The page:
Sushil Ansal, 75, and Gopal  Ansal, 67, owners of Uphaar Cinema, will not go to jail. Neither will Harsarup Panwar, former fire officer at the cinema. In a judgment handed down on Wednesday, the Supreme Court upheld the conviction of the Ansal brothers, but concluded it would not be “fruitful” to send them to jail. Sushil Ansal was let off because he was old and the same condition had to be extended to his brother on the “principle of parity”. Besides, both had already done time for five to six months. Panwar would also be let off the prison sentence because of old age and illness.

All three would have to pay monetary penalties instead. The Ansal brothers will have to hand over Rs 60 crore, which will go into setting up a trauma centre in memory of the Uphaar victims. But this is not compensation. “We are concerned with imposition of sentence in a criminal case and not awarding damages in a civil case,” the court clarified, “Principles for deciding both are different.”

Eighteen years of a legal struggle seems to have come to a quiet end with the Supreme Court ruling. In June 1997, Uphaar Cinema caught fire during a screening of Border. Trapped inside the hall, at least 59 people died and 100 were injured. Escape was difficult because one of the exits had been blocked to make room for extra seats. The Ansal brothers knew about it. In the case that ensued, they were charged with criminal negligence. But in the 18 years since, men in their middle age have grown old and therefore beyond punishment.

The kindness of the court

The kindness of the apex court has been questioned along the way. In 2008, the Delhi High Court had halved the two-year sentence handed down to the Ansal brothers to one year. Six years later, in a split verdict delivered by the Supreme Court in 2014, Justice TS Thakur had upheld the reduced sentence, citing the delay in arriving at the verdict.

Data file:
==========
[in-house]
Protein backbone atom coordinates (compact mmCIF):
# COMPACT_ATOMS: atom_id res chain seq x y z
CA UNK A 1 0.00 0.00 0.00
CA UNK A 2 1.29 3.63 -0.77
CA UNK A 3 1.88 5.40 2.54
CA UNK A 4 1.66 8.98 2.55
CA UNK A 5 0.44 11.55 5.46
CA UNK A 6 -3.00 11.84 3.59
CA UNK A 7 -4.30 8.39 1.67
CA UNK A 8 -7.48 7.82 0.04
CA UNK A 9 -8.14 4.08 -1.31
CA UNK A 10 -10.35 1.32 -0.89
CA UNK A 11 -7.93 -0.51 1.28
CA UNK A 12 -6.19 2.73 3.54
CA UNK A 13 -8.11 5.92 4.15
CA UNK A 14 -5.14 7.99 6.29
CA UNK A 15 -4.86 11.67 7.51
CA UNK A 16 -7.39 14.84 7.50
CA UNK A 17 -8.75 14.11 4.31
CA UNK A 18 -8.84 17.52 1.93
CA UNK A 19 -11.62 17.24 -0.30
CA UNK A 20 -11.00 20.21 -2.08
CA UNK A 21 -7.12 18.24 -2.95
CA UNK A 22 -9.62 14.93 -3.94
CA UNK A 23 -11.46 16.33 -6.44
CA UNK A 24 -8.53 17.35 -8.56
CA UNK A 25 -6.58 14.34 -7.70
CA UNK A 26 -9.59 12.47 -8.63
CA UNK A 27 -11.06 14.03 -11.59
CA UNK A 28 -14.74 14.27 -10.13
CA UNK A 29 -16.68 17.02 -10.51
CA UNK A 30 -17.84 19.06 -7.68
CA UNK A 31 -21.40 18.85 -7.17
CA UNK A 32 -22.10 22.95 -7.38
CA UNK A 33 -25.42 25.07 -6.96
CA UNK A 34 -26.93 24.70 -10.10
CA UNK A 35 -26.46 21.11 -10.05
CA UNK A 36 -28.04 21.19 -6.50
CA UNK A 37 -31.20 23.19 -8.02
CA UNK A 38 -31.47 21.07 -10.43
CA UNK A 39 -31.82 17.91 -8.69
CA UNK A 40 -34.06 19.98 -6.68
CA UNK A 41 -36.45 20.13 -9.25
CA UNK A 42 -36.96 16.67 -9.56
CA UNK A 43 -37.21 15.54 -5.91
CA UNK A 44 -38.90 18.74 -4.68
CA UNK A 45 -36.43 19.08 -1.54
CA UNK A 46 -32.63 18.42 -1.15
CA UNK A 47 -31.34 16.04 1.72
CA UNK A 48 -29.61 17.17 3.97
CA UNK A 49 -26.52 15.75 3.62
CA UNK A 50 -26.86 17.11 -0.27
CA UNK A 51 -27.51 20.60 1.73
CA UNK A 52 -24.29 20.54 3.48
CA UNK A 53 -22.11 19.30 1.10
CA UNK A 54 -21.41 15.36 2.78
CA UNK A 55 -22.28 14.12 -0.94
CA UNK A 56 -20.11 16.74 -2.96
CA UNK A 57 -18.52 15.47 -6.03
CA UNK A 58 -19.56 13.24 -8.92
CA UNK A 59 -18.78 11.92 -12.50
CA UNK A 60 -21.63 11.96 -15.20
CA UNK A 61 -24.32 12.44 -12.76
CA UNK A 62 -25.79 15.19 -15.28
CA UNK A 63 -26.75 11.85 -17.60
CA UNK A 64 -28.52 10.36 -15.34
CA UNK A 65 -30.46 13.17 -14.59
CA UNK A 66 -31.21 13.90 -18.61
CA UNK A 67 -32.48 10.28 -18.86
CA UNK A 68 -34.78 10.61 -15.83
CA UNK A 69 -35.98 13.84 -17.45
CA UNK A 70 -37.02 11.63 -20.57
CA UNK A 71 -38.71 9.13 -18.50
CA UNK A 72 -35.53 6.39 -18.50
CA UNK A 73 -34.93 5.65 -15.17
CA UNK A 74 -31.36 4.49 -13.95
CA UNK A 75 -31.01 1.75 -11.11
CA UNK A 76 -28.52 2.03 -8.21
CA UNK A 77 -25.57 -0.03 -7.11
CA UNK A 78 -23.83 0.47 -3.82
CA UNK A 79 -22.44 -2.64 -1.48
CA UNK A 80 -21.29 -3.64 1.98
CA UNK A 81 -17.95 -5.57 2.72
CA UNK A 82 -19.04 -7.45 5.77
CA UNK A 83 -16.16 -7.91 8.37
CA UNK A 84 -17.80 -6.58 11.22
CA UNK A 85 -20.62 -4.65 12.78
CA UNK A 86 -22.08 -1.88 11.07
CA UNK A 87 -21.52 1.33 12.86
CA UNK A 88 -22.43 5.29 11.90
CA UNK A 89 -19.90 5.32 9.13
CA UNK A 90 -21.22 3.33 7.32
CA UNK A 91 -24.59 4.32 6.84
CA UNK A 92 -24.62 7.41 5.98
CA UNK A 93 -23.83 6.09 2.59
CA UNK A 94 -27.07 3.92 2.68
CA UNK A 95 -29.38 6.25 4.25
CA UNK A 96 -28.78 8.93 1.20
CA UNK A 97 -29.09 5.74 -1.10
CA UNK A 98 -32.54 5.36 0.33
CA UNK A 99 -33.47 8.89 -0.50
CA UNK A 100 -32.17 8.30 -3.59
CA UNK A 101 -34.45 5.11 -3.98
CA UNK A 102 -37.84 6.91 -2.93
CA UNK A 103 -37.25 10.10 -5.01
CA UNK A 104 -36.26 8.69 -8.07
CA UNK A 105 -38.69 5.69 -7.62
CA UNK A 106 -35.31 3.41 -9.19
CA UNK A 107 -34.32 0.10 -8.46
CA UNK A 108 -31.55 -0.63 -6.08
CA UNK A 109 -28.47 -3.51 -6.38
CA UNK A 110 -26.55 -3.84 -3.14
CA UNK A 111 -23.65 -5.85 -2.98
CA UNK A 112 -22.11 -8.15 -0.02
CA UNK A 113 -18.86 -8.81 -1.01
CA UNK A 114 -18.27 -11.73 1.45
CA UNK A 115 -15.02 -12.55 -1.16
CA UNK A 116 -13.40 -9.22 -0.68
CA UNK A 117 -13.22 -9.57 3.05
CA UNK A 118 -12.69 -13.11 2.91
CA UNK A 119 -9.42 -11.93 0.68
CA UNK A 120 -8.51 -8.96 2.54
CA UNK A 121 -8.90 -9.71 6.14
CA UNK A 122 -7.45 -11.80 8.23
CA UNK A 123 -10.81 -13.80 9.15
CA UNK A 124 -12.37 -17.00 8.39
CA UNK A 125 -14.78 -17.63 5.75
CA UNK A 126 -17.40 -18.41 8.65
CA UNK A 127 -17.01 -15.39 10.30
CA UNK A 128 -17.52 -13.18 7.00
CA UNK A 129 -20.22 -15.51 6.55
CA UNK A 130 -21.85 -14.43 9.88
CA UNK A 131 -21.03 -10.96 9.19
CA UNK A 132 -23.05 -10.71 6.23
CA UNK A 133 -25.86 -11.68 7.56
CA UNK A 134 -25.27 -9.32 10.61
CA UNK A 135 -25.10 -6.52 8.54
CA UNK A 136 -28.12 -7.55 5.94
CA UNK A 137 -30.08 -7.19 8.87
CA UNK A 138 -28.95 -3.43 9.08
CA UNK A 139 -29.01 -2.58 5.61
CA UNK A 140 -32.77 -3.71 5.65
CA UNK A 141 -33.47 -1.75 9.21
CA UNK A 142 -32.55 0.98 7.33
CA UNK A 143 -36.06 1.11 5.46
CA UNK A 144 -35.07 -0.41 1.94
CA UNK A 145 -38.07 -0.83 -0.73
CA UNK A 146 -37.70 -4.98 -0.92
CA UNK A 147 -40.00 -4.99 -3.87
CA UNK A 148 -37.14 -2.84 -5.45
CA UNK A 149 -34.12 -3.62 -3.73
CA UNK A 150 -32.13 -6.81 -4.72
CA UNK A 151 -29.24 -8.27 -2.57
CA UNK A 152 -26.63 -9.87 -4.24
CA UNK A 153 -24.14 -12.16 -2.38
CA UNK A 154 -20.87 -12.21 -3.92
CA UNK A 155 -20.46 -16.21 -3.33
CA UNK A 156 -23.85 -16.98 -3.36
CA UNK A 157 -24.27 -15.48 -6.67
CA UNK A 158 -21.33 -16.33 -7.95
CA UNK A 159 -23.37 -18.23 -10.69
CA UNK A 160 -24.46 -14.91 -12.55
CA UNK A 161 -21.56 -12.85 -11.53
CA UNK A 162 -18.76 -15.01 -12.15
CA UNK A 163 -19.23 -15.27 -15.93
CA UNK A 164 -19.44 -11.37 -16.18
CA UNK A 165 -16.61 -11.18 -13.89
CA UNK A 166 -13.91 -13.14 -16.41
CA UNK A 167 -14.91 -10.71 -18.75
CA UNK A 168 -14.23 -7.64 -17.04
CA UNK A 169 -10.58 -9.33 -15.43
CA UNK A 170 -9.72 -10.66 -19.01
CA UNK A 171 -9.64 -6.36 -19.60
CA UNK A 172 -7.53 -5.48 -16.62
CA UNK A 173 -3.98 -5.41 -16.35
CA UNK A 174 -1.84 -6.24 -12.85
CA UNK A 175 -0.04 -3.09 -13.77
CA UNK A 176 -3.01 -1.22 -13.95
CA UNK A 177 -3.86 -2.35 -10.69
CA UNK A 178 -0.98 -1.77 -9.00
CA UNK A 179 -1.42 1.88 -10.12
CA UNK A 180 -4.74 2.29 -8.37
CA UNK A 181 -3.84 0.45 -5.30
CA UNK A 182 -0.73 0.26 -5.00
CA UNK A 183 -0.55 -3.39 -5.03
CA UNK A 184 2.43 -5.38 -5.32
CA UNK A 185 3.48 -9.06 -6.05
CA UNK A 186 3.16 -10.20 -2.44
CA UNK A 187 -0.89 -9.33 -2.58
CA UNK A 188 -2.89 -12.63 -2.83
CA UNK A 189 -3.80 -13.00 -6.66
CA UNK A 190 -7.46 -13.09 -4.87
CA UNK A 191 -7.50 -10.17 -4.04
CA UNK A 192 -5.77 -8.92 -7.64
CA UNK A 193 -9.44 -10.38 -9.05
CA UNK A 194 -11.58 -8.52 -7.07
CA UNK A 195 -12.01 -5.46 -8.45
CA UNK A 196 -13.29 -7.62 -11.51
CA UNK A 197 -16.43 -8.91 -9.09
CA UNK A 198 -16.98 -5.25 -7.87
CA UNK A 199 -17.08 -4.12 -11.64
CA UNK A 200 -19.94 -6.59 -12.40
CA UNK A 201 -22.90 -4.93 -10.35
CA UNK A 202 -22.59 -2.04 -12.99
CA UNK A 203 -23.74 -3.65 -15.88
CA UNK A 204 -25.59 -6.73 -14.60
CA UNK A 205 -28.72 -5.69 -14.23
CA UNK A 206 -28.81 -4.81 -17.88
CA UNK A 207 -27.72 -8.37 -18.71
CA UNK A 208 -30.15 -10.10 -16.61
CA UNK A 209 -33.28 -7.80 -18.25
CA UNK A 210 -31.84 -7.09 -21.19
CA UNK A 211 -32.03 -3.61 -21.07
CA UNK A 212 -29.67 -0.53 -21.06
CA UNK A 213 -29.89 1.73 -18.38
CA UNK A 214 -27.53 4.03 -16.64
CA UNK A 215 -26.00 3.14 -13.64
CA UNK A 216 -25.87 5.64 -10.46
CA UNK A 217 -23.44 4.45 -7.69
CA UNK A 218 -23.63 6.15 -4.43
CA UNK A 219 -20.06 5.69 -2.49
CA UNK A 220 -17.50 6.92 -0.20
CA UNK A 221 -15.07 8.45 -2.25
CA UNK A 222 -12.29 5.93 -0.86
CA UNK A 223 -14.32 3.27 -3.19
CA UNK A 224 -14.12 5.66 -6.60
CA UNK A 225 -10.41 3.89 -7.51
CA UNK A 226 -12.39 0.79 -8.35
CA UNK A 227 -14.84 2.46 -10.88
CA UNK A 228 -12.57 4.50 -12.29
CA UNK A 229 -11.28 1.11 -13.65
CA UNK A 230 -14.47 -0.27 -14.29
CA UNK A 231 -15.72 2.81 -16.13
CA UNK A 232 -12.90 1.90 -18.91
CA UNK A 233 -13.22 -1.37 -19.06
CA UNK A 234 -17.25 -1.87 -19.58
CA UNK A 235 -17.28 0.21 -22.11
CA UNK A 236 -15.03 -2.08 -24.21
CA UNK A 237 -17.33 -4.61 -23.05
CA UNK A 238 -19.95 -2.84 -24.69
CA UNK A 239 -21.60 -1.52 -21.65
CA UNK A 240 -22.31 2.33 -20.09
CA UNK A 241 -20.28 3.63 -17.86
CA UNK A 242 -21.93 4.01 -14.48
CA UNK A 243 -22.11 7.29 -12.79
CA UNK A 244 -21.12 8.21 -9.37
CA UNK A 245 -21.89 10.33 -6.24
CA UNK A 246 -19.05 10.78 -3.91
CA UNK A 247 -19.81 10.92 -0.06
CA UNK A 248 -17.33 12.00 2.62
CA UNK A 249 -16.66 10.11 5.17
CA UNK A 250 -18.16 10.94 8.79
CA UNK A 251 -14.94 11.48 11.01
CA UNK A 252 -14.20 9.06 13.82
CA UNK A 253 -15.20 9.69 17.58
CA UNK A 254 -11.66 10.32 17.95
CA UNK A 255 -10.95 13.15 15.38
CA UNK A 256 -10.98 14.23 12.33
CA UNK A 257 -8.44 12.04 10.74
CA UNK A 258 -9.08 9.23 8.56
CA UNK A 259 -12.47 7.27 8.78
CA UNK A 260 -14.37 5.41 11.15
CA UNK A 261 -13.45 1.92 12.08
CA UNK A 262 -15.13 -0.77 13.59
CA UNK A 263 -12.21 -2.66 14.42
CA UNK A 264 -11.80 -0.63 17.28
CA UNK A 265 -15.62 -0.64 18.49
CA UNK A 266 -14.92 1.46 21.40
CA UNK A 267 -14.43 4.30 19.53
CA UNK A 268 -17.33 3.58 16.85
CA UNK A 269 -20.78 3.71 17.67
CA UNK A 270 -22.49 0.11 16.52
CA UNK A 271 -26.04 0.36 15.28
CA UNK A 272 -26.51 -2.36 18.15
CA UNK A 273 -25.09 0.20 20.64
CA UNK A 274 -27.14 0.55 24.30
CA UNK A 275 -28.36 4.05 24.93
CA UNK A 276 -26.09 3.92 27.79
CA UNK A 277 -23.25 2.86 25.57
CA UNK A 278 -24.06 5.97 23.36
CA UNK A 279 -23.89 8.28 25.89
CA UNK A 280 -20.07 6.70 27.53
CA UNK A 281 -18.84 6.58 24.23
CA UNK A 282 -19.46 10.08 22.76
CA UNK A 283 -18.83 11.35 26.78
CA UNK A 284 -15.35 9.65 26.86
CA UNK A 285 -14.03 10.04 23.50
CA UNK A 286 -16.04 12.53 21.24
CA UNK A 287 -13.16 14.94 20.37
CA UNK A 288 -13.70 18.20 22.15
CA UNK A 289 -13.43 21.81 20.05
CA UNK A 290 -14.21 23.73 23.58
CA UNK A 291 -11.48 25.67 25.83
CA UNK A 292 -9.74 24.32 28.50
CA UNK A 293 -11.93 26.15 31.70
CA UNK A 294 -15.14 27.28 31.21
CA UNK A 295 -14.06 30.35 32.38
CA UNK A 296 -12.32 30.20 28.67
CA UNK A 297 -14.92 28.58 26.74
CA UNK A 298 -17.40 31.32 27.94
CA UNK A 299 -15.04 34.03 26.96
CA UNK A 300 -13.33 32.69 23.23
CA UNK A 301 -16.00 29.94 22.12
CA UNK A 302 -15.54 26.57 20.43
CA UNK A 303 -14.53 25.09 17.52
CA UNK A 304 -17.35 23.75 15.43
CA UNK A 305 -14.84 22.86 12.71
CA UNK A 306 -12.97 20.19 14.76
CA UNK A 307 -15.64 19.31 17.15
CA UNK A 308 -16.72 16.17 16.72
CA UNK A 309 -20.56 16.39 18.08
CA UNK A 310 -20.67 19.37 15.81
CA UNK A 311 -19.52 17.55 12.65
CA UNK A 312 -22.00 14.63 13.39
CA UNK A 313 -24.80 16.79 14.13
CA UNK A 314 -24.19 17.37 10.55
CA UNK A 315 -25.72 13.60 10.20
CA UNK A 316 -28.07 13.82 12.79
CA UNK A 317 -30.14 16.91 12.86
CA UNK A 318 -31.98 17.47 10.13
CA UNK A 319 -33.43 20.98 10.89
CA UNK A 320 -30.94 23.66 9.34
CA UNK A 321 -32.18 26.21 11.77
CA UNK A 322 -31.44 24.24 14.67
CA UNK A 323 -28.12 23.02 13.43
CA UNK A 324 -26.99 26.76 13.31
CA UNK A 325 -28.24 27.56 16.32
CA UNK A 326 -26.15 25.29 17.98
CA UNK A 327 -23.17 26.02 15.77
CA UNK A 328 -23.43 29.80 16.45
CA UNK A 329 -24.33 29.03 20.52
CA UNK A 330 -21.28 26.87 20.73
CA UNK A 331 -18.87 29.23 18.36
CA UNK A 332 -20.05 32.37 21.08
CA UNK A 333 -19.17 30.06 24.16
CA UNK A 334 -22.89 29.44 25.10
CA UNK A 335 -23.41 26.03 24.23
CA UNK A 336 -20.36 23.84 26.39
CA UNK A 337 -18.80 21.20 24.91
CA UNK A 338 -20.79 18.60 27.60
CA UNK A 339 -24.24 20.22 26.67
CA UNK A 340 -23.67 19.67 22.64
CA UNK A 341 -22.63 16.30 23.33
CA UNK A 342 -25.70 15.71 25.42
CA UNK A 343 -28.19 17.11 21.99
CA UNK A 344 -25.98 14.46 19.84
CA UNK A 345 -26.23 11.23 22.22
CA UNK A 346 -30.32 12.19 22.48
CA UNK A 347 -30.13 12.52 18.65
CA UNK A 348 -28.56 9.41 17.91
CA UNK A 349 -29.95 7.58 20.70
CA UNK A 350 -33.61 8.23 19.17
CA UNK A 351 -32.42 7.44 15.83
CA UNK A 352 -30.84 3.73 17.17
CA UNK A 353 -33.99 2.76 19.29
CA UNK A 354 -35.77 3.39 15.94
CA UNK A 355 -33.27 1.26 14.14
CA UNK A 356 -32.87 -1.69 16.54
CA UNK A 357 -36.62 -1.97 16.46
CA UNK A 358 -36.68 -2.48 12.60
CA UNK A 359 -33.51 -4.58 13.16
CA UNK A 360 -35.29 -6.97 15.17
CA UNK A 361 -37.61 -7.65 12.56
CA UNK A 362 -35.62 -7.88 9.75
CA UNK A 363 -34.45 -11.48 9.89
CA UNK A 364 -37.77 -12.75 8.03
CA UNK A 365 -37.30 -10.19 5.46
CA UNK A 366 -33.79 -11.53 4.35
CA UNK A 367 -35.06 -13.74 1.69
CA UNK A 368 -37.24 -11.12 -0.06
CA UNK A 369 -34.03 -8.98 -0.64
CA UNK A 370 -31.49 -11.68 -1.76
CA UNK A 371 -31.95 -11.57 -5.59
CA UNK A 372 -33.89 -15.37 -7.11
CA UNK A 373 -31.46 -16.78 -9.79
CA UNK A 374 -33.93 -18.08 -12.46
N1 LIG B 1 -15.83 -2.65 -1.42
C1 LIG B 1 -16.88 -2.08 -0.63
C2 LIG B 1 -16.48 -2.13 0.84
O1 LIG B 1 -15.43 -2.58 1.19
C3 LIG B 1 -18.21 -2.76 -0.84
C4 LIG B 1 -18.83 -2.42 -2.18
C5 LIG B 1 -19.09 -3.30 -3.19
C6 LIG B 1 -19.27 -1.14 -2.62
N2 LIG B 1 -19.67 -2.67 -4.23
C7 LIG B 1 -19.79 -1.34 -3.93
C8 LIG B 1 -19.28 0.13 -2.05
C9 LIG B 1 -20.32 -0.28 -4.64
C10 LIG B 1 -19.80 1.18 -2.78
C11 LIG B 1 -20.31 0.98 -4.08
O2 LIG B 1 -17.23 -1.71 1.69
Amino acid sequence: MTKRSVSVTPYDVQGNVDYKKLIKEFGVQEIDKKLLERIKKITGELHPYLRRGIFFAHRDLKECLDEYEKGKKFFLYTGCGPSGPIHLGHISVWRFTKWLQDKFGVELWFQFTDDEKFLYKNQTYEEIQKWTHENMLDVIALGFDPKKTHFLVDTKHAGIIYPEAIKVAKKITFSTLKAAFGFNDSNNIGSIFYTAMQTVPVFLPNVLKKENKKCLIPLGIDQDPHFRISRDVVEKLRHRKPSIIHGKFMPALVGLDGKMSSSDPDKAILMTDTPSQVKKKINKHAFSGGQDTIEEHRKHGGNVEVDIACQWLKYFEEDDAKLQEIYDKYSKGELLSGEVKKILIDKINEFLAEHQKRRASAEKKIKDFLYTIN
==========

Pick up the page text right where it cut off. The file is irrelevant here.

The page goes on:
But this might not have been the usual grim story of judicial delay, where the accused are at the mercy of the courts and spend years in jail before they are even sentenced. According to the Association of the Victims of Uphaar Tragedy, it was the defendants who had held up proceedings, repeatedly asking for adjournments. It had fallen upon the victims’ kin to ask for early hearings.

It has also been noted that while the defence counsel got an extended hearing, the Central Bureau of Investigation and the representative of the victims got none when the Supreme Court on August 20 announced its decision to exact a fine and scrap the prison sentence.

Age of innocence

The animating impulse behind the court’s judgment in this case is not quite clear. It claims to be aware that the offence might have required a stiffer sentence but says it is constrained by law and the sentence already pronounced by the High Court. If it recognised the need for greater punishment, why dilute the sentence further?

However, any judgment that makes room for humanitarian concerns should perhaps be welcomed, especially since it could set a precedent for other deserving cases. The age of the accused is considered a mitigating circumstance in crimes of various degrees of severity. It is a factor in death penalty cases. Recently, in Jasbir Sing vs Tara Singh, a serious case of forgery, the Supreme Court upheld a High Court judgment decision to reduce the sentence because the accused were aging and had gone through years of trial.

But whose plight moves the court and whose does not? The Supreme Court was not so empathetic about Zaibunissa Kazi, charged with possessing arms in the 1993 Mumbai blasts case. In 2013, ailing, 70-year-old Zaibunissa was sentenced to five years on prison. Actor Sanjay Dutt, convicted of the same crime, also got the same sentence. The courts did not think Kazi’s age and illness were reason enough to lessen hers.

Unless the guiding factors for court decisions, such as “rarest of the rare”, “satisfying the collective conscience” and “fairly aged” are more clearly defined, the Supreme Court’s ruling may be open to this question: If you are not rich enough to afford quality legal counsel, how old is too old for punishment?